Guidance for the next quarter indicates GitLab is expecting revenue to grow 57.9% year on year to $105.5 million, in line with the 58.4% year-over-year increase in revenue the company had recorded in the same quarter last year. Ahead of the earnings results the analysts covering the company were estimating sales to grow 46.3% over the next twelve months.


What makes the software as a service business so attractive is that once the software is developed, it typically shouldn't cost much to provide it as an ongoing service to customers. GitLab's gross profit margin, an important metric measuring how much money there is left after paying for servers, licenses, technical support and other necessary running expenses was at 87.1% in Q2.

GitLab Gross Margin (GAAP)

That means that for every $1 in revenue the company had $0.87 left to spend on developing new products, marketing & sales and the general administrative overhead. Despite the recent drop that is still a great gross margin, that allows companies like GitLab to fund large investments in product and sales during periods of rapid growth and be profitable when they reach maturity.

Cash Is King

If you follow StockStory for a while, you know that we put an emphasis on cash flow. Why, you ask? We believe that in the end cash is king, as you can't use accounting profits to pay the bills. GitLab burned through $37.6 million in Q2, increasing the cash burn by 95.1% year on year.

GitLab Free Cash Flow

GitLab has burned through $82.4 million in cash over the last twelve months, a negative 24.7% free cash flow margin. This low FCF margin is a result of GitLab's need to still heavily invest in the business.

Key Takeaways from GitLab's Q2 Results

Since it has still been burning cash over the last twelve months it is worth keeping an eye on GitLab’s balance sheet, but we note that with a market capitalization of $7.13 billion and more than $930.1 million in cash, the company has the capacity to continue to prioritise growth over profitability.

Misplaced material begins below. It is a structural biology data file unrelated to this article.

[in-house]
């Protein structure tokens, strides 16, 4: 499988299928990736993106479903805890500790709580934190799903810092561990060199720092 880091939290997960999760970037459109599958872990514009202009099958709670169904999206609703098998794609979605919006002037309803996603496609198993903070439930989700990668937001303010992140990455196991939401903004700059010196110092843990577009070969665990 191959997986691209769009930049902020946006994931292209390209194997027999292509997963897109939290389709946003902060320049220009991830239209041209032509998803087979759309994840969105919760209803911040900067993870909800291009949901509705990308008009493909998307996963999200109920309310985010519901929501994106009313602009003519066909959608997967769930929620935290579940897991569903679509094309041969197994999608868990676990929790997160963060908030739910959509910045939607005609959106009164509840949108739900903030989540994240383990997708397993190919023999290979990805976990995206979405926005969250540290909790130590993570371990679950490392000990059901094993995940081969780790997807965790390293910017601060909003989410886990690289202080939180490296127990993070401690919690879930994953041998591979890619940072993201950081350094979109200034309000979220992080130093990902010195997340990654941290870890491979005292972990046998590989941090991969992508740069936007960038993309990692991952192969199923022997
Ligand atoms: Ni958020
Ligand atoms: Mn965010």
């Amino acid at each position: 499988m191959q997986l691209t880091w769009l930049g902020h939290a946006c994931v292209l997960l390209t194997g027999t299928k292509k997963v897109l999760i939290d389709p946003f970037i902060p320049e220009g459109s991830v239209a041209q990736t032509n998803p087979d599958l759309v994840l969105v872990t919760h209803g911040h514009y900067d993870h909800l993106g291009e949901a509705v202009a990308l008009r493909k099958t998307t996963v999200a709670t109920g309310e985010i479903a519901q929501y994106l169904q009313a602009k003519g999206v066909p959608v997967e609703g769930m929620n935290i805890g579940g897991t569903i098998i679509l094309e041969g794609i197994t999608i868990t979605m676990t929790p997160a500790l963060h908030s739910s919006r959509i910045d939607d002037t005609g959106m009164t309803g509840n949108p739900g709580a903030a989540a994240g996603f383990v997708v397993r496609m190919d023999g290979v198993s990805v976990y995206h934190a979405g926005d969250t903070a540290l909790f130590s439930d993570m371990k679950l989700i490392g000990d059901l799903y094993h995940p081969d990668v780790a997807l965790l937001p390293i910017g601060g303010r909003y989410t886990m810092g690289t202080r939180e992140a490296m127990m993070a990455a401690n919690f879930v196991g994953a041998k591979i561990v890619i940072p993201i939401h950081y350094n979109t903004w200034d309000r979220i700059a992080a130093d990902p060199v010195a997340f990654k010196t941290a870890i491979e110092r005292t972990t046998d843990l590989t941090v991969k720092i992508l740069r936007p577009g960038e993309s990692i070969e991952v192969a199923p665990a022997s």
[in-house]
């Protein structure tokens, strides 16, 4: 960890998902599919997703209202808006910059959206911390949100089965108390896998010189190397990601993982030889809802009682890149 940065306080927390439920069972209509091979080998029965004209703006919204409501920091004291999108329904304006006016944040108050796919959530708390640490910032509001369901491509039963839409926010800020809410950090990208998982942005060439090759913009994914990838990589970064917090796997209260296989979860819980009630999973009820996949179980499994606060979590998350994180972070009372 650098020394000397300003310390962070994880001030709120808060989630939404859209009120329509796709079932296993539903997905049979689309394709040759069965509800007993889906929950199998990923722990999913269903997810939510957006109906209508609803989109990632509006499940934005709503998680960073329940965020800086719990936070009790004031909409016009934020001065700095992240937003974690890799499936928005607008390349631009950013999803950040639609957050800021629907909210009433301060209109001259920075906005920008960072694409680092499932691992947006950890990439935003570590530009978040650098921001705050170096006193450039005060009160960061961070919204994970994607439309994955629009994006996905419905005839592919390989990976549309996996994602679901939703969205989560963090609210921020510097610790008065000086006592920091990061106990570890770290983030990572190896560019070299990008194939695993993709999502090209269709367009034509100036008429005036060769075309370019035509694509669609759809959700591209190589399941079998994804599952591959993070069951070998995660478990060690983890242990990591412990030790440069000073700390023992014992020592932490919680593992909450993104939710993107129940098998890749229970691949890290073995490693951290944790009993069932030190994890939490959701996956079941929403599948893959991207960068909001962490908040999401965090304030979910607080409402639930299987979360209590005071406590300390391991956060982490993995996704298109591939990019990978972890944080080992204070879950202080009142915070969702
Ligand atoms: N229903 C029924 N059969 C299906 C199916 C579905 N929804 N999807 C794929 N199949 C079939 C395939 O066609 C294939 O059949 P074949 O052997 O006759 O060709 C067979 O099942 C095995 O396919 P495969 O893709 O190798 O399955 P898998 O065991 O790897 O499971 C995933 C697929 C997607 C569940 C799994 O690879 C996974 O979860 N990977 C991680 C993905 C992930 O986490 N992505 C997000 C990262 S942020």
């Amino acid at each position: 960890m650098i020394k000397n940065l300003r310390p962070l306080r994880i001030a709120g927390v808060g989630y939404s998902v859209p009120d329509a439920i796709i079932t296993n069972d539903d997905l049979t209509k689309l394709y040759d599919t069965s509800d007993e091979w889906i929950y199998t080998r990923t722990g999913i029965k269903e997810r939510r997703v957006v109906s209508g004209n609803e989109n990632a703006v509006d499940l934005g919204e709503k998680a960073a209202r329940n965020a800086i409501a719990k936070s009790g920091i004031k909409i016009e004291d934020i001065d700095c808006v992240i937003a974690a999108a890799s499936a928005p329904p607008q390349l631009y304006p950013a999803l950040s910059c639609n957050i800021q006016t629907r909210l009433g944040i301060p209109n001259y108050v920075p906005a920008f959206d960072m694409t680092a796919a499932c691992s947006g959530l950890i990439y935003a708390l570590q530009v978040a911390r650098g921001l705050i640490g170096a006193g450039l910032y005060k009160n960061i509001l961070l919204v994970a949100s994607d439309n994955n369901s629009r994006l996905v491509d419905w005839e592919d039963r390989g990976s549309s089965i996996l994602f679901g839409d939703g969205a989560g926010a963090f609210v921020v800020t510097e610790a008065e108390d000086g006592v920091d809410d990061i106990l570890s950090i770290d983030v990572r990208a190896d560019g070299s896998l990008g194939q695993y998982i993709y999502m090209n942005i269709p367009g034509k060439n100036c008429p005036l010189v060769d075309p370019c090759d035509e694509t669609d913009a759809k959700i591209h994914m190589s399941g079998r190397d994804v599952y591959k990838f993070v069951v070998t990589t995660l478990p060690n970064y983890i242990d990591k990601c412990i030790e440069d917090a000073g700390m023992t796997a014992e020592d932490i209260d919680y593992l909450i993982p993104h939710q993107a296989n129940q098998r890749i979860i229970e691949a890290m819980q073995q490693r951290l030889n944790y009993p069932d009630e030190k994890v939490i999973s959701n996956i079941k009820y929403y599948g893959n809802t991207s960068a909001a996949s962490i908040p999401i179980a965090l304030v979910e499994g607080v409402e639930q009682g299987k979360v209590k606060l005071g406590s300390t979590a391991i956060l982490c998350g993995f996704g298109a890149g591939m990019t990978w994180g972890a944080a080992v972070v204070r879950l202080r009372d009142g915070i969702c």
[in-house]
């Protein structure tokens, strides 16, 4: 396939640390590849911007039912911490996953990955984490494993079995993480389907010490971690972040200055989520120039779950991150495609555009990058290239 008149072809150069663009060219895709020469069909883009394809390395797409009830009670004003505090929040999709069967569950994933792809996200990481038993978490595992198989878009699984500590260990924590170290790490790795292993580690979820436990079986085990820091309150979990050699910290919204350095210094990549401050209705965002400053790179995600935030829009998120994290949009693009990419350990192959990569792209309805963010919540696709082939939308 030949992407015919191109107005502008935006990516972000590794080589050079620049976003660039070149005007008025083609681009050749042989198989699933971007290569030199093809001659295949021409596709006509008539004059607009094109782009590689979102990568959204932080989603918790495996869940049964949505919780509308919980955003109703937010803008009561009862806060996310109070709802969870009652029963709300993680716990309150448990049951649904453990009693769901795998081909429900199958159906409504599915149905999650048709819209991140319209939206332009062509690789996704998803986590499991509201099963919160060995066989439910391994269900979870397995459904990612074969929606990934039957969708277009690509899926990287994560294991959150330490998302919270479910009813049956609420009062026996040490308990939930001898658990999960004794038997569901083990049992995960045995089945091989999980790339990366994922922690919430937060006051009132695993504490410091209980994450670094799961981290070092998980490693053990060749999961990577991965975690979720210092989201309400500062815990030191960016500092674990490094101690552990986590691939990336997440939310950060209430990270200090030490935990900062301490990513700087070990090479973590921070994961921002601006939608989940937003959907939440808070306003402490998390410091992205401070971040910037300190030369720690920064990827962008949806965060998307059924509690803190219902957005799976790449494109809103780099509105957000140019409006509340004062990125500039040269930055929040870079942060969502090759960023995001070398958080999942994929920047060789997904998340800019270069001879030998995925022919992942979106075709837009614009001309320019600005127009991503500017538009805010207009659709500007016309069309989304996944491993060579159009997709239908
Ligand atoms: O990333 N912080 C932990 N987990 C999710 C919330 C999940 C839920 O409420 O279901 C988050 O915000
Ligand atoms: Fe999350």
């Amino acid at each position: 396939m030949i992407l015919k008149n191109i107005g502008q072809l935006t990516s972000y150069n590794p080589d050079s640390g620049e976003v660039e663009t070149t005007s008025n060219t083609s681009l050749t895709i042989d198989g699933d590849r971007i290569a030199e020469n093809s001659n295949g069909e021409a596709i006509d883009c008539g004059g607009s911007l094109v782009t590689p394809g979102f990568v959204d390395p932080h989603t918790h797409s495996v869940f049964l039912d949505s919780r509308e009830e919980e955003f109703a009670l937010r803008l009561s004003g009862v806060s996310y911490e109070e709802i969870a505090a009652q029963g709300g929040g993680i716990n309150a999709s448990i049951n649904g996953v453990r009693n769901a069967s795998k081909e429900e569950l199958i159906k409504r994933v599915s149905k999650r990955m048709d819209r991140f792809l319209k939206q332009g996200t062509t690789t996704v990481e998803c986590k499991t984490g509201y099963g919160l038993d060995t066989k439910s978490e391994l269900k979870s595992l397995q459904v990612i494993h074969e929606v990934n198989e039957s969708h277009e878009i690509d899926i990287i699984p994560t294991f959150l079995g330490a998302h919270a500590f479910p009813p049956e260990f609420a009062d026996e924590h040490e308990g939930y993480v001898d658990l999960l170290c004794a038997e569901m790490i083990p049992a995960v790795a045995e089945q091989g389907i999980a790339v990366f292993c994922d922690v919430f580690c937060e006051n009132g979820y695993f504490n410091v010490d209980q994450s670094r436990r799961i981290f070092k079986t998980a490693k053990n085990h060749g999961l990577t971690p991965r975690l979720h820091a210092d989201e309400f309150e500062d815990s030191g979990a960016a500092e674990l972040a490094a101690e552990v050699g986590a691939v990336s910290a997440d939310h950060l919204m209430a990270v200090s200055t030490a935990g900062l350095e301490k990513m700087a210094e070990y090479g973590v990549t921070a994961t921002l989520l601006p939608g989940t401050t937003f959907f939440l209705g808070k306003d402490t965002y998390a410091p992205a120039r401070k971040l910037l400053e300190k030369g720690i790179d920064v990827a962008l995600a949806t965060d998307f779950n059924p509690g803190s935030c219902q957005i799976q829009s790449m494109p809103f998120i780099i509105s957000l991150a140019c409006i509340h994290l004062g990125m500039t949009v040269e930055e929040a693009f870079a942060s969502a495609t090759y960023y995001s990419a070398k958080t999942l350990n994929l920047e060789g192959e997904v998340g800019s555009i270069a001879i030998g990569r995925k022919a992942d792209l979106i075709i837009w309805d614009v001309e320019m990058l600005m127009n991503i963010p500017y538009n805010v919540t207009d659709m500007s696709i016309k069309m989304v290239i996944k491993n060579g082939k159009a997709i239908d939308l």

We were impressed by the exceptional revenue growth GitLab delivered this quarter. And we were also excited to see that guidance outperformed Wall St’s revenue expectations and retention rate stayed strong. Zooming out, we think this was a good quarter. But the market was likely expecting more and the company is down 6.28% on the results and currently trades at $44.6 per share.

Is Now The Time?

When considering GitLab, investors should take into account its valuation and business qualities, as well as what happened in the latest quarter. There are a number of reasons why we think GitLab is a great business. First, its revenue growth has been exceptional. And while its growth is coming at a cost of significant cash burn, the good news is its impressive gross margins are indicative of excellent business economics, and its very efficient customer acquisition hints at the potential for strong profitability.

GitLab's price to sales ratio based on the next twelve months is 14.5x, suggesting that the market is expecting more measured growth, relative to the hottest tech stocks. Looking at the tech landscape today, GitLab's qualities as a business really stand out and we still like it at this price.

The Wall St analysts covering the company had a one year price target of $72.7 per share right before these results, implying that they saw upside in buying GitLab even in the short term.